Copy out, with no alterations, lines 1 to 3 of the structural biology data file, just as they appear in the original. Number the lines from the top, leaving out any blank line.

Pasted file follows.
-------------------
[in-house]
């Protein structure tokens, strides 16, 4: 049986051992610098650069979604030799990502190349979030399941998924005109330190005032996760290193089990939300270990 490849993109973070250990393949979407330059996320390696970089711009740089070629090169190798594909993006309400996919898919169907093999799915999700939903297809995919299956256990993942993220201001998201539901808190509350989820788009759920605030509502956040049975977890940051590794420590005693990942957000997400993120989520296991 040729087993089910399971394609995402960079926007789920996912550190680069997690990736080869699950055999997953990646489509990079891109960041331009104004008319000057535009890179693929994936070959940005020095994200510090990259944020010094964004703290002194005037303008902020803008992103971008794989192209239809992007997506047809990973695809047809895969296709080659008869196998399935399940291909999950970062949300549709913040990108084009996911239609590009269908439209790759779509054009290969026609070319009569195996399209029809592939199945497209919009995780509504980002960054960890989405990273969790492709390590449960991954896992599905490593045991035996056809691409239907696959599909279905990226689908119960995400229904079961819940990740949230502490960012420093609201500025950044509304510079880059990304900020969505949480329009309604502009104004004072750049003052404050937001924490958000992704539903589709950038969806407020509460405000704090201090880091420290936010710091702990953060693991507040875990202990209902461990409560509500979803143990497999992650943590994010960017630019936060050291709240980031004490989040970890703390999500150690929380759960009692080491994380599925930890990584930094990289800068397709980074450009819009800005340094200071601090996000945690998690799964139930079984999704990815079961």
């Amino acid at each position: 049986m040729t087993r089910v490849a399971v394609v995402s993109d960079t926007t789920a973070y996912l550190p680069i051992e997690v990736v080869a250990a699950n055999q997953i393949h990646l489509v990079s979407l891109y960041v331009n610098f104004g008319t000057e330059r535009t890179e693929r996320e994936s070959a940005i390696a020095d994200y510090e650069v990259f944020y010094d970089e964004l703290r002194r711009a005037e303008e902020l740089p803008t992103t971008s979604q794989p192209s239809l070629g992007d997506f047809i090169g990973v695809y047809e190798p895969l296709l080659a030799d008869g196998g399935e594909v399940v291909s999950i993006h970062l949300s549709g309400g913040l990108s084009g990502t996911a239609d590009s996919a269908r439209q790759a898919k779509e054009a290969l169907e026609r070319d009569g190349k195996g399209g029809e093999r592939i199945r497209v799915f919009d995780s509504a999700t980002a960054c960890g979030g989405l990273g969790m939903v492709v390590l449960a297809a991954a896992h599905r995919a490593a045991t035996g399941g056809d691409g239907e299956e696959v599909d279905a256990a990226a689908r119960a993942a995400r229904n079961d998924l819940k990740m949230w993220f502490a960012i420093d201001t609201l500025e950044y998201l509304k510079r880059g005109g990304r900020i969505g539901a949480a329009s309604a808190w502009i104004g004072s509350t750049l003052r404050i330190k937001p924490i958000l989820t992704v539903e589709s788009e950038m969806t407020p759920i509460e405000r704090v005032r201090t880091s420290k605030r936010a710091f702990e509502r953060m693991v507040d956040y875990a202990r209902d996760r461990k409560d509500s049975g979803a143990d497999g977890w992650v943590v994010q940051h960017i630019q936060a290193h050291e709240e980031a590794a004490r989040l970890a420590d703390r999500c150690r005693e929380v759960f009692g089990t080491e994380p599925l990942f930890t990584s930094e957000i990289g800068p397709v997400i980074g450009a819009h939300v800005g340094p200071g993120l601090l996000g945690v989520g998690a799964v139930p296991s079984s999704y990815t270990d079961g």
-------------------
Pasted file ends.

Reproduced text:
[in-house]
């Protein structure tokens, strides 16, 4: 049986051992610098650069979604030799990502190349979030399941998924005109330190005032996760290193089990939300270990 490849993109973070250990393949979407330059996320390696970089711009740089070629090169190798594909993006309400996919898919169907093999799915999700939903297809995919299956256990993942993220201001998201539901808190509350989820788009759920605030509502956040049975977890940051590794420590005693990942957000997400993120989520296991 040729087993089910399971394609995402960079926007789920996912550190680069997690990736080869699950055999997953990646489509990079891109960041331009104004008319000057535009890179693929994936070959940005020095994200510090990259944020010094964004703290002194005037303008902020803008992103971008794989192209239809992007997506047809990973695809047809895969296709080659008869196998399935399940291909999950970062949300549709913040990108084009996911239609590009269908439209790759779509054009290969026609070319009569195996399209029809592939199945497209919009995780509504980002960054960890989405990273969790492709390590449960991954896992599905490593045991035996056809691409239907696959599909279905990226689908119960995400229904079961819940990740949230502490960012420093609201500025950044509304510079880059990304900020969505949480329009309604502009104004004072750049003052404050937001924490958000992704539903589709950038969806407020509460405000704090201090880091420290936010710091702990953060693991507040875990202990209902461990409560509500979803143990497999992650943590994010960017630019936060050291709240980031004490989040970890703390999500150690929380759960009692080491994380599925930890990584930094990289800068397709980074450009819009800005340094200071601090996000945690998690799964139930079984999704990815079961």
């Amino acid at each position: 049986m040729t087993r089910v490849a399971v394609v995402s993109d960079t926007t789920a973070y996912l550190p680069i051992e997690v990736v080869a250990a699950n055999q997953i393949h990646l489509v990079s979407l891109y960041v331009n610098f104004g008319t000057e330059r535009t890179e693929r996320e994936s070959a940005i390696a020095d994200y510090e650069v990259f944020y010094d970089e964004l703290r002194r711009a005037e303008e902020l740089p803008t992103t971008s979604q794989p192209s239809l070629g992007d997506f047809i090169g990973v695809y047809e190798p895969l296709l080659a030799d008869g196998g399935e594909v399940v291909s999950i993006h970062l949300s549709g309400g913040l990108s084009g990502t996911a239609d590009s996919a269908r439209q790759a898919k779509e054009a290969l169907e026609r070319d009569g190349k195996g399209g029809e093999r592939i199945r497209v799915f919009d995780s509504a999700t980002a960054c960890g979030g989405l990273g969790m939903v492709v390590l449960a297809a991954a896992h599905r995919a490593a045991t035996g399941g056809d691409g239907e299956e696959v599909d279905a256990a990226a689908r119960a993942a995400r229904n079961d998924l819940k990740m949230w993220f502490a960012i420093d201001t609201l500025e950044y998201l509304k510079r880059g005109g990304r900020i969505g539901a949480a329009s309604a808190w502009i104004g004072s509350t750049l003052r404050i330190k937001p924490i958000l989820t992704v539903e589709s788009e950038m969806t407020p759920i509460e405000r704090v005032r201090t880091s420290k605030r936010a710091f702990e509502r953060m693991v507040d956040y875990a202990r209902d996760r461990k409560d509500s049975g979803a143990d497999g977890w992650v943590v994010q940051h960017i630019q936060a290193h050291e709240e980031a590794a004490r989040l970890a420590d703390r999500c150690r005693e929380v759960f009692g089990t080491e994380p599925l990942f930890t990584s930094e957000i990289g800068p397709v997400i980074g450009a819009h939300v800005g340094p200071g993120l601090l996000g945690v989520g998690a799964v139930p296991s079984s999704y990815t270990d079961g």